It is the version of themselves they get to edit and make exactly as they want to be. A lot of people may argue, “Well that is great. Put the person you want to be out into the universe and maybe you’ll become more like that person.” There is inherently a problem here. There is a reason we are not like the people we see on social media. We are human, which means we have human experiences, not all of which are hunky dory and sepia colored. Not to mention, that we are OK with our bad days, our failures, our tummies, our acne, our struggles. We are lovable and worthy and amazing not despite those things, but because of them. We seem to be trying to hide our humanness and that makes me the saddest panda. Social media rage tangent over…for now.
I’ve wondered if people who have already had their 20s tell you it’s so great because it allows for vicarious thrills when in reality there was likely a lot of regret, confusion, and frustration during that time. Not because one’s 20s are innately bad, but because someone told us once or twice (or a million times) they were the supposed to be amazing. Here is the thing: Nothing is supposed to be any certain way. Someone made that shit up. 20s, 30s, 40s, 50s, 90s just are. Thinking that these decade allocations hold in store for us something better than the one we have now is the biggest farce there is. My 20s are everything that is happening right now. They blow. They also are amazing. Sometimes they are blah. And even other times I don’t think about them at all.
When I was in high school I thought I needed to be liked, to be beautiful. In college, that stuff carried over with the addition of thinking I needed a certain type of college experience (e.g., lots of friends, parties, sporting events, and most importantly reinventing myself entirely). In my early working days, I thought I needed to be really successful and competent at my work, as well as have my financial future figured out. And have a clean house. Clean bill of health. Be super fit and a great cook. Great girlfriend. Great friend. Perfect daughter. You get the idea. I don’t know what about a few years to my name and significantly increased responsibility and stress made me think I’d all of a sudden be able to master all of what I thought it meant to be an adult. Sometimes I say things like “I’m not a real adult” when I don’t do things perfectly. What a crock of shit. My boyfriend as he read this for me to check for edits, noticed I used the word “adult” a lot referencing people that are older than me. He laughed and looked at me, “You know you’re an adult too honey, right?”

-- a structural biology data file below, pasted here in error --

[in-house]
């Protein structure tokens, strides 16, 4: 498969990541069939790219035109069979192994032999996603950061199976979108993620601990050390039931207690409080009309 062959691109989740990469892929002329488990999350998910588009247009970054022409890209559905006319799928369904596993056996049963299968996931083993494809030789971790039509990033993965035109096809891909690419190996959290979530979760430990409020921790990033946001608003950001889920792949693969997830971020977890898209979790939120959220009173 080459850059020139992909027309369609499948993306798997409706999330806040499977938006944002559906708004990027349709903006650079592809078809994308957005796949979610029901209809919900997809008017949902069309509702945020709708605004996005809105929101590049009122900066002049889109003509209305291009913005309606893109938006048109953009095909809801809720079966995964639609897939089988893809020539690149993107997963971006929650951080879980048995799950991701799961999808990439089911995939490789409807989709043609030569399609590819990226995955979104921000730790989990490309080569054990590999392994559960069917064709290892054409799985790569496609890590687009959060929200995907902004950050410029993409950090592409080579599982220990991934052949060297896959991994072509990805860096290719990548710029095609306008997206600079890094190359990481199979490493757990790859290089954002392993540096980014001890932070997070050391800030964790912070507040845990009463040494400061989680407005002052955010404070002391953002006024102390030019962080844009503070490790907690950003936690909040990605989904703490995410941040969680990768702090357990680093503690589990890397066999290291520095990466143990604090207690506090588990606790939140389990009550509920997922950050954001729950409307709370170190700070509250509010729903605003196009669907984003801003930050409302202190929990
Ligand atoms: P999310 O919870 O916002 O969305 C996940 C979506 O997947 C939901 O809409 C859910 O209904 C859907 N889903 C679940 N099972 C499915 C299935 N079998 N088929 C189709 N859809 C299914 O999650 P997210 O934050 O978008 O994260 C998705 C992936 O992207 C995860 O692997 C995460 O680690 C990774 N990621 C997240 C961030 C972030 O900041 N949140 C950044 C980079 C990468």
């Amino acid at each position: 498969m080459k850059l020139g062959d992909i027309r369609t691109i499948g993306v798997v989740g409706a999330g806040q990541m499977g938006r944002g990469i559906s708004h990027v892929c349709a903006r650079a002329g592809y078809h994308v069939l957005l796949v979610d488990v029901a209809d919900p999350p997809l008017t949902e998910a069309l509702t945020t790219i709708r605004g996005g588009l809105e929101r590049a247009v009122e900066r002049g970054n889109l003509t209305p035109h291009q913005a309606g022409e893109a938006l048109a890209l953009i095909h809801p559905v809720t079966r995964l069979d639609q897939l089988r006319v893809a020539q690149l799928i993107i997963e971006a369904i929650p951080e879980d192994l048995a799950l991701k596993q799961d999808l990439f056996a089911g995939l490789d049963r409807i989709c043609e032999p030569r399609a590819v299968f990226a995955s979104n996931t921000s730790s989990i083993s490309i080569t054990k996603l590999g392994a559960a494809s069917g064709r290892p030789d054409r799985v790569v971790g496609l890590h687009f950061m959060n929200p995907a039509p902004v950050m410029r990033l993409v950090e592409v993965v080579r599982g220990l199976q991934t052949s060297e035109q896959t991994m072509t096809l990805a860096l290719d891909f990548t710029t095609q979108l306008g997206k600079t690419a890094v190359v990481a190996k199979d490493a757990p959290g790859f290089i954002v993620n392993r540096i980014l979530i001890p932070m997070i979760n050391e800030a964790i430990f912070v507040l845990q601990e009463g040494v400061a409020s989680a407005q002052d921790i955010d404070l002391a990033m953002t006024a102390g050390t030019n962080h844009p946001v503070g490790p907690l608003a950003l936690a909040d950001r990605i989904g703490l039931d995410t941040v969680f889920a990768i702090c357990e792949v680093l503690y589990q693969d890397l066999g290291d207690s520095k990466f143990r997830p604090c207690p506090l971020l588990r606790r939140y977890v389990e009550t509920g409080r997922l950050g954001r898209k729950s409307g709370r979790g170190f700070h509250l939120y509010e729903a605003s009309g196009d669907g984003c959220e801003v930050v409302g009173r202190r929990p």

What it seems like to me is that when we feel tension with our age and relative “progress” toward said age’s achievements as decided by…someone (?), we feel like we are doing “it” wrong. There is that it again. The discomfort, uncertainty, and pain we feel is a part of it. It doesn’t mean you’re doing it wrong, it means you’re doing it right.
I guess my title was misleading. Your 20s don’t (or didn’t) blow…or I guess they do and that is OK. The idea that they shouldn’t blow, blows. Make sense? No. That is great start!
No more when…then thinking for this girl. I mean, sure, yes that train will go by in my head, but I’m not jumping onboard anymore. I’ll hang out here in the now. With all it’s messy, beautiful, painful, and uncertain parts.
And Ma, if you’re reading this and I hope that you are, you know I had to call you out. It’s OK that you were hopeful for me (aka lied to me, but I’m cool with it. still not cool with Santa, but we will get there I’m sure). You love me, of course you were hopeful. I need you to know it’s OK to see me struggle and know you don’t need to fix it. We both know I got this. I am your daughter after all.
With gratitude and compassion, Your Beth